The Shame of the Richest Country in the World


The Shame of the Richest Country in the World Just Not Being the Richest Country in the World

By David Swanson

“In the richest country in the world, it’s an injustice that millions of people lack basic health care,” said Sen. Ed Markey.

“[T]he richest country in the world [is] struggling to provide basic nutrition to many of its infants,” according to Vox.

Politico tells us that “the richest country in the world could find itself out of money to combat a Covid resurgence on its own soil.”

“In the richest country in the history of the world, it is absurd, to say the least, that we have sentenced an entire generation to a lifetime of debt simply for doing what was expected of them — getting a college education,” writes Senator Bernie Sanders.

An op-ed in the Herald-Tribune informs us that “As the richest country on Earth, we must find a way to reduce the number of people who live in poverty.”

A New York Times headline reads: “United States is the richest country in the world, and it has the biggest wealth gap.”

I sympathize with all of these statements. To judge them by their tone or purpose or the sort of emotion they exude, you might say that I mostly agree with them. But the fact is that the United States is not, and for a long time has not been, and for the foreseeable future will not be the richest country in the world. And I think it plays into an unhelpful sort of nationalism and exceptionalism for everyone to go on saying so relentlessly — millions and millions of times according to the internet.

The falseness of declaring the United States to be the richest nation is not a bigger deal than any other factual error, except that there seems to be an understood ban on fact-checking this particular mistake. That’s just not done. This statement is often not treated as a factual assertion so much as a declaration of faith, much like “This is the greatest nation in the world” or “This is the most powerful nation in the world.” And that raises a whole other set of concerns for the United States does of course have far and away the richest military in the world, and people do more and more associate the nation with its military.

The falseness of declaring the United States to be the richest country in the HISTORY of the world takes things to a higher level, seeming to rather blatantly buy into a general rejection of all understanding of history and to claim an ability to measure it all in terms usable by Wall Street.

But is it really false that the United States is the richest nation now (for surely a falsehood can’t be in a New York Times headline)?

Well, every use of the claim to richest nation above — and millions more just like them — is by the measure of people: people’s healthcare, people’s education, people’s poverty, people’s credit card debt. And when we measure any other societal factor as it relates to people, we measure it per capita.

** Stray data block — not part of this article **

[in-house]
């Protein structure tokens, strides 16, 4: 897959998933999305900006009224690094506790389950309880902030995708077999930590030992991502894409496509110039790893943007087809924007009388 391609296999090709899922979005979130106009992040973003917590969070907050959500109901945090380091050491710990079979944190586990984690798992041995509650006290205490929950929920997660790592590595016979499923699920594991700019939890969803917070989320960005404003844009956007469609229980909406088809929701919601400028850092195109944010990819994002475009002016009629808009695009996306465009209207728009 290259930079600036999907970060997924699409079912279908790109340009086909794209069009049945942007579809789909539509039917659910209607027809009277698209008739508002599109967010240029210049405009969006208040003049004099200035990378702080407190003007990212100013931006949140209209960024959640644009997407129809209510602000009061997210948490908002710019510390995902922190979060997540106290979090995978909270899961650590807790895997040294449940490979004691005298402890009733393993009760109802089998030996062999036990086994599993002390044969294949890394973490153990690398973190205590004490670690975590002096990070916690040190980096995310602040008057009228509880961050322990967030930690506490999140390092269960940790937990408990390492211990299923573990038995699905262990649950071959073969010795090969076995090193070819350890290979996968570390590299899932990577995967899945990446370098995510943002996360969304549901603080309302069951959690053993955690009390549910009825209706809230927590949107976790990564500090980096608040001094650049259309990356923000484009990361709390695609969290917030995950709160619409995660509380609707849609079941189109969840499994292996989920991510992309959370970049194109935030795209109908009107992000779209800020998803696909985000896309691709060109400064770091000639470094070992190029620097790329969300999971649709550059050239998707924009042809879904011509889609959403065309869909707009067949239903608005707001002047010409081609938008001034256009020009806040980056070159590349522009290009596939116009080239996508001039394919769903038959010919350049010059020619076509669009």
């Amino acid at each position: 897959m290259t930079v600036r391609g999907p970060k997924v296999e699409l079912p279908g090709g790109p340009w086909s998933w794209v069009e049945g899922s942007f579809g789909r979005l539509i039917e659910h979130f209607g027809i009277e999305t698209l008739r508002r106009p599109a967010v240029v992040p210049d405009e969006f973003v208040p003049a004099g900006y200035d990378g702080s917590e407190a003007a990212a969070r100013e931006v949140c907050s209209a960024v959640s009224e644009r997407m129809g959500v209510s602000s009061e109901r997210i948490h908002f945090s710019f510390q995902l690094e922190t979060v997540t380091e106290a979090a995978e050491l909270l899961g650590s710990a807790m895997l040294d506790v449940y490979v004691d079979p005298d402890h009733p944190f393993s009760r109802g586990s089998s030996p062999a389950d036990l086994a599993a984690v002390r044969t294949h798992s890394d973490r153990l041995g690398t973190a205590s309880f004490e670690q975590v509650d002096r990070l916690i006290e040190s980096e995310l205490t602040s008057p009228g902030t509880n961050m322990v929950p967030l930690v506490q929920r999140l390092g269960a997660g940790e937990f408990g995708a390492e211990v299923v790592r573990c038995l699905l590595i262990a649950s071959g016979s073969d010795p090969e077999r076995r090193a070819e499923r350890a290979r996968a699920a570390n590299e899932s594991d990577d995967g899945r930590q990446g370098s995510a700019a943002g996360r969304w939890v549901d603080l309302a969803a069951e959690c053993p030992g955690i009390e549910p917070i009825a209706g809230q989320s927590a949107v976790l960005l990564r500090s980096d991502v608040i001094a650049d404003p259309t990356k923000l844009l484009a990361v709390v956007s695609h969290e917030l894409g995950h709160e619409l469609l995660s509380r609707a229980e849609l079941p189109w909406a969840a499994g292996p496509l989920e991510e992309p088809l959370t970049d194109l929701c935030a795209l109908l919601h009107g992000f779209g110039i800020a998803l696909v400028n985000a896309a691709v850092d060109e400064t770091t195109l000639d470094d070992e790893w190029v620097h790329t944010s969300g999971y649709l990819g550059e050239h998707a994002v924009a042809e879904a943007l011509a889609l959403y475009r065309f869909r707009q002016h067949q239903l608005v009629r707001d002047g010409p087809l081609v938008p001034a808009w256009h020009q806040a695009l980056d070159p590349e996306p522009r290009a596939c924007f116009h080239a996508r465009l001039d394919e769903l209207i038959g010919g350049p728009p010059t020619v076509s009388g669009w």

The United States in population size is dramatically smaller than China or India but significantly larger than every other country on earth. If the United States had a smaller accumulated pile of money than China or India, you can be damn sure that every U.S. pronouncement on wealth would be in per capita terms.

But really, what does it mean for the United States to have more money than Finland and Finland to have better schools? Even if we accept, for the sake of argument, that money is a significant factor in the differences between the schools, this tells us nothing whatsoever. The United States has 66 times as many people. So what, if it has more money? Does it have more money per person?

The United States has the largest nominal gross domestic product (GDP). In GDP based on purchasing power parity (PPP), however, the United States trails China and the European Union. (PPP is a means of calculating exchange rates between currencies that controls for variations in cost of living and pricing.) In neither measure of wealth is the United States a leader per capita.

Looking at monetary wealth per capita, the richest countries are Luxembourg, Liechtenstein, Singapore, Ireland, Monaco, Qatar, Macau, Switzerland, Isle of Man, Bermuda, United Arab Emirates, Norway, Cayman Islands, and Brunei.

See rankings here and here.

Well, then what did the New York Times mean?

I wouldn’t dare claim to know that, but what it said below its headline (“United States is the richest country in the world”) appeared to be merely that U.S. wealth per capita had increased the fastest in the previous year. Yet, if you read the report the article was based on, it actually did claim that by one measure (net financial assets per capita) the U.S. was at the top, while by another (gross financial assets per capita) Switzerland was at the top. But there are a couple of problems with this:

1) They only looked at 57 country, and the world has over 200.

2) Even if we’re accepting for the sake of argument here that money is equivalent with wealth, that doesn’t make “financial assets” equivalent with wealth. Financial assets means stocks and investments.

Of course the New York Times’ measuring of per capita wealth using a form of wealth that 10% of the people in the United States own about 90% of highlights the inequality problem. But at least the New York Times is trying to measure wealth per capita, as it should, as everyone should.

The next time you hear that “the richest country in the world” has done some horrible thing, you should reply that you’ll be sure to contact Luxembourg and offer to help out.


David Swanson is an author, activist, journalist, and radio host. He is executive director of and campaign coordinator for